This was a really attractive notion to me. I downloaded the "source code", a macro-embedded Excel spreadsheet (direct link to zipped spreadsheet) and used it a number of times that year. It was a bit cumbersome to use in that I had to enter each students answers, but the feedback it provided was great! I was really able to target those areas with which my students had the most trouble! They made great progress that year, and by the end I could really see in many of them a maturity in their attitudes toward their education that they hadn't shown before. (These students were 5th and 6th grade remedial students.)

The following year, I was placed in a first grade teaching position and had much less opportunity and less inclination to use the technique as my students didn't have the maturity to benefit from it, and the complexity of the concepts was small enough that there was basically no need to test for discreet knowledge on the various aspects of the concepts. But the point is this: knowing what they know they don't know is highly valuable! I believe we need to pursue it.

Currently, I am struggling to keep my head above water in this new grade level. I had forgotten how much energy one expends working with lower grade at-risk students. (I went from an upper-grade remediation teacher to a second grade teacher this year.) Up to now, I hadn't had much time nor opportunity to ponder assessment in the second grade; for all intents and purposes, I was a noob, so I just rolled with program already set up by returning teachers in years previous, though occasionally I would (of course) question techniques, practices, or specific assessments.

So, I am embarrassed that I had not more actively considered our assessment practices up to now. And I am both humbled but grateful that this 7 year old student asked me the true question regarding testing! If I remain in second grade, or indeed wherever I end up teaching, I believe I (we all?) should attempt to use the technique of "showing what you don't know" along with the traditional "showing what you know"!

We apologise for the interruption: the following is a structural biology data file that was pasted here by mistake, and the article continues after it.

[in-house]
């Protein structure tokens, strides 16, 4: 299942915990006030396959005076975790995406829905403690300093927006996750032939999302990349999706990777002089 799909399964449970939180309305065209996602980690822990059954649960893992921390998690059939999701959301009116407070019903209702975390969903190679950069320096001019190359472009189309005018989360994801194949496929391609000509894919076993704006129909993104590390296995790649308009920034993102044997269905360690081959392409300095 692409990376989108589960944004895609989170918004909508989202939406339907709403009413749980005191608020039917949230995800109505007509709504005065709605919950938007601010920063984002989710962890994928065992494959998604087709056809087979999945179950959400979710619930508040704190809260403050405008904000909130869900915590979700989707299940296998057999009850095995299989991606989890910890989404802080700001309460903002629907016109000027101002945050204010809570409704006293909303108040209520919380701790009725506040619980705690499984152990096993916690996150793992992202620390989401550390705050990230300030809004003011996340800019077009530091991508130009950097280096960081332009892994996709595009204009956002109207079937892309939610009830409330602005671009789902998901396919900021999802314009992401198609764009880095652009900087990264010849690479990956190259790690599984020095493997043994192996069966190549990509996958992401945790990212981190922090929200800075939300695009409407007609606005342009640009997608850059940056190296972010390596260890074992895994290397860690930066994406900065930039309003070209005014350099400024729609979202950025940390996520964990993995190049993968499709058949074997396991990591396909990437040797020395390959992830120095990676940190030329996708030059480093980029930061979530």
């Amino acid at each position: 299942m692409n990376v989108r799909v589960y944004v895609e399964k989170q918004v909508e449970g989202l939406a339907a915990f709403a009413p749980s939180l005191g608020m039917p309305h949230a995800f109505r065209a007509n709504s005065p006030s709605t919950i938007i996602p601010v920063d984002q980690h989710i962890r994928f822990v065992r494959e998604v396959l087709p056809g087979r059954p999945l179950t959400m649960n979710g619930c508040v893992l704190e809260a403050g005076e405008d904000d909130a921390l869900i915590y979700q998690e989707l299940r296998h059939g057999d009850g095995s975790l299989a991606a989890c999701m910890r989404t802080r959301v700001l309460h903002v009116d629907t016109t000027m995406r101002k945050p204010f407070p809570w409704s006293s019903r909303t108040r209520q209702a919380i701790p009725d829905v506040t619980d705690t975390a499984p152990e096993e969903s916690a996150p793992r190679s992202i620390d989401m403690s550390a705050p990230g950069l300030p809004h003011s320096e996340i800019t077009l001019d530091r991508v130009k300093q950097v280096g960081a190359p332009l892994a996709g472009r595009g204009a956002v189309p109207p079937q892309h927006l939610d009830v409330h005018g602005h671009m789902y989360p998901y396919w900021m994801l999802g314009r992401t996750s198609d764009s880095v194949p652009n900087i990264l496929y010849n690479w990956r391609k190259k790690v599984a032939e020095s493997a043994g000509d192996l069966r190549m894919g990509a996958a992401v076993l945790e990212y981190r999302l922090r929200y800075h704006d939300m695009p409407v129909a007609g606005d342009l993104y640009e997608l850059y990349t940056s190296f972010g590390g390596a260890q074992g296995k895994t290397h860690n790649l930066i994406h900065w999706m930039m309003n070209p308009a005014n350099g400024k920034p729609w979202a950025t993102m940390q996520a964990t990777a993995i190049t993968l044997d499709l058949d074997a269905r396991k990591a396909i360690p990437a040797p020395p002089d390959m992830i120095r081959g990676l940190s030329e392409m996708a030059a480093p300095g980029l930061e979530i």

I welcome any thoughts or comments.

(Last modified:02/26/2013)

Comments

Joanne - 03/03/2013
I agree with you. If they don't know it, we need to know. I do wonder if some of them, due to maturity levels, would just look at a question and think, "I don't know it" and move on instead of concentrating on the question and trying to figure it out. I notice with my groups that they often do know how to do something, but they read the question too quickly or answer the question they think it is asking rather than what it is really asking. Having permission to skip it if they don't know it could be used as an excuse to complete very few questions. There is also the question of the validity of multiple choice tests. They are the easiest to score, but not the best indicator of what a child really can do. All things to ponder...

Mr. Flores - 03/04/2013
Of course, letting them just have an excuse needs to be discouraged. Part of that would be related to maturity. Part of it would be related to how we present the assessment, as an opportunity rather than an inquisition. One of the characteristics of the technique is to give twice as many points for correct answers than for skipped questions, which can serve to mitigate lazy skipping for most students. I think that this technique is valuable, but like all tools, it is not appropriate for every situation.